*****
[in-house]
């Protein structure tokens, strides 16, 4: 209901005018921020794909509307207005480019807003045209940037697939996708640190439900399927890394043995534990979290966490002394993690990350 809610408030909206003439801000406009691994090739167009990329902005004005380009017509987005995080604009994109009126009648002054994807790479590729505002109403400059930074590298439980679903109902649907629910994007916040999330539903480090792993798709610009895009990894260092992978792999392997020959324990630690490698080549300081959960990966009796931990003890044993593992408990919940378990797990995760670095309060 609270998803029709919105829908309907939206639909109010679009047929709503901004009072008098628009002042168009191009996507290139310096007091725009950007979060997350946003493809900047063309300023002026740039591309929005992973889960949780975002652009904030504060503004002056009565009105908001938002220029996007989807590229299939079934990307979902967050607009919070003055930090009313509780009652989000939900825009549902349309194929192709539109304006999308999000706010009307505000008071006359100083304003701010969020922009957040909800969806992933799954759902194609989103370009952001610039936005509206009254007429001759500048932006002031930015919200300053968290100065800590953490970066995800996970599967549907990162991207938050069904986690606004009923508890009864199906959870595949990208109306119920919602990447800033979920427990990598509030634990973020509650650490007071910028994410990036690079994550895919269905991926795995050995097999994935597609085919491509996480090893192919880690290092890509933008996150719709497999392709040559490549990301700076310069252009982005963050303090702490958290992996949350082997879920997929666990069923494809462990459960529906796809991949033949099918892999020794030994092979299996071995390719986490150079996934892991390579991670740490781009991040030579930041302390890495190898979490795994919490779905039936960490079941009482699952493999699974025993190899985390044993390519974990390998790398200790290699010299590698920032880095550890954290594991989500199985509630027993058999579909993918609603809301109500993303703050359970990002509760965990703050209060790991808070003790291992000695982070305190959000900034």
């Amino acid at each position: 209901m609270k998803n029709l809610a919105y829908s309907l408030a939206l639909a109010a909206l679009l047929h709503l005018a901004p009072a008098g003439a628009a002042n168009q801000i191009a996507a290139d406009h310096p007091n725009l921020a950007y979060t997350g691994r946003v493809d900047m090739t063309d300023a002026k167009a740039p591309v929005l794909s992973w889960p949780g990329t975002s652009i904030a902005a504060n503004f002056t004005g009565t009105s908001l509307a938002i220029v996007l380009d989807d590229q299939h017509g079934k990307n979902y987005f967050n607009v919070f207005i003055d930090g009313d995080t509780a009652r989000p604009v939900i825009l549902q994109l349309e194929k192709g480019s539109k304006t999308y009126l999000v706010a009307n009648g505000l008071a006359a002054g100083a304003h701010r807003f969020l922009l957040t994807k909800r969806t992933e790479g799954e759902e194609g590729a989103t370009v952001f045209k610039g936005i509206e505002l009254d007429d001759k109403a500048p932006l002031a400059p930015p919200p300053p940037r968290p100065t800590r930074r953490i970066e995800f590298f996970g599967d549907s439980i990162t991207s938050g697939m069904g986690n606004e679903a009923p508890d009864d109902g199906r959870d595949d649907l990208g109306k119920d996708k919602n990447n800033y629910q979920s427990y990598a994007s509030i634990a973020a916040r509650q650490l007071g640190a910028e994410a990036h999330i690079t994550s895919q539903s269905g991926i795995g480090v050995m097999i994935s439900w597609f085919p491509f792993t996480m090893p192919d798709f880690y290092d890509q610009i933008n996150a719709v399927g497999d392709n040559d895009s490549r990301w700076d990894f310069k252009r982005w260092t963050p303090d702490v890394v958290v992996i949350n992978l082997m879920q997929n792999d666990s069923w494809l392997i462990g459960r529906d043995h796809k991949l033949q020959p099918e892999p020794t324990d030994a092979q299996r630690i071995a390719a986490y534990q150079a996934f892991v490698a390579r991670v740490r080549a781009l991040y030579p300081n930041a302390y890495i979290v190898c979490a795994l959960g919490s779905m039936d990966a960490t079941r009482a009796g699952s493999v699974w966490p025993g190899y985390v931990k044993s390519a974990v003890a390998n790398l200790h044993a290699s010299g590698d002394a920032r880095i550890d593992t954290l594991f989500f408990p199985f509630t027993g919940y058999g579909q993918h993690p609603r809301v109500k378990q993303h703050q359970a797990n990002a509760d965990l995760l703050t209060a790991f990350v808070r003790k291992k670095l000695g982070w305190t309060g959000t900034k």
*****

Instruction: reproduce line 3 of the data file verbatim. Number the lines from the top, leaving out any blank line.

């Amino acid at each position: 209901m609270k998803n029709l809610a919105y829908s309907l408030a939206l639909a109010a909206l679009l047929h709503l005018a901004p009072a008098g003439a628009a002042n168009q801000i191009a996507a290139d406009h310096p007091n725009l921020a950007y979060t997350g691994r946003v493809d900047m090739t063309d300023a002026k167009a740039p591309v929005l794909s992973w889960p949780g990329t975002s652009i904030a902005a504060n503004f002056t004005g009565t009105s908001l509307a938002i220029v996007l380009d989807d590229q299939h017509g079934k990307n979902y987005f967050n607009v919070f207005i003055d930090g009313d995080t509780a009652r989000p604009v939900i825009l549902q994109l349309e194929k192709g480019s539109k304006t999308y009126l999000v706010a009307n009648g505000l008071a006359a002054g100083a304003h701010r807003f969020l922009l957040t994807k909800r969806t992933e790479g799954e759902e194609g590729a989103t370009v952001f045209k610039g936005i509206e505002l009254d007429d001759k109403a500048p932006l002031a400059p930015p919200p300053p940037r968290p100065t800590r930074r953490i970066e995800f590298f996970g599967d549907s439980i990162t991207s938050g697939m069904g986690n606004e679903a009923p508890d009864d109902g199906r959870d595949d649907l990208g109306k119920d996708k919602n990447n800033y629910q979920s427990y990598a994007s509030i634990a973020a916040r509650q650490l007071g640190a910028e994410a990036h999330i690079t994550s895919q539903s269905g991926i795995g480090v050995m097999i994935s439900w597609f085919p491509f792993t996480m090893p192919d798709f880690y290092d890509q610009i933008n996150a719709v399927g497999d392709n040559d895009s490549r990301w700076d990894f310069k252009r982005w260092t963050p303090d702490v890394v958290v992996i949350n992978l082997m879920q997929n792999d666990s069923w494809l392997i462990g459960r529906d043995h796809k991949l033949q020959p099918e892999p020794t324990d030994a092979q299996r630690i071995a390719a986490y534990q150079a996934f892991v490698a390579r991670v740490r080549a781009l991040y030579p300081n930041a302390y890495i979290v190898c979490a795994l959960g919490s779905m039936d990966a960490t079941r009482a009796g699952s493999v699974w966490p025993g190899y985390v931990k044993s390519a974990v003890a390998n790398l200790h044993a290699s010299g590698d002394a920032r880095i550890d593992t954290l594991f989500f408990p199985f509630t027993g919940y058999g579909q993918h993690p609603r809301v109500k378990q993303h703050q359970a797990n990002a509760d965990l995760l703050t209060a790991f990350v808070r003790k291992k670095l000695g982070w305190t309060g959000t900034k």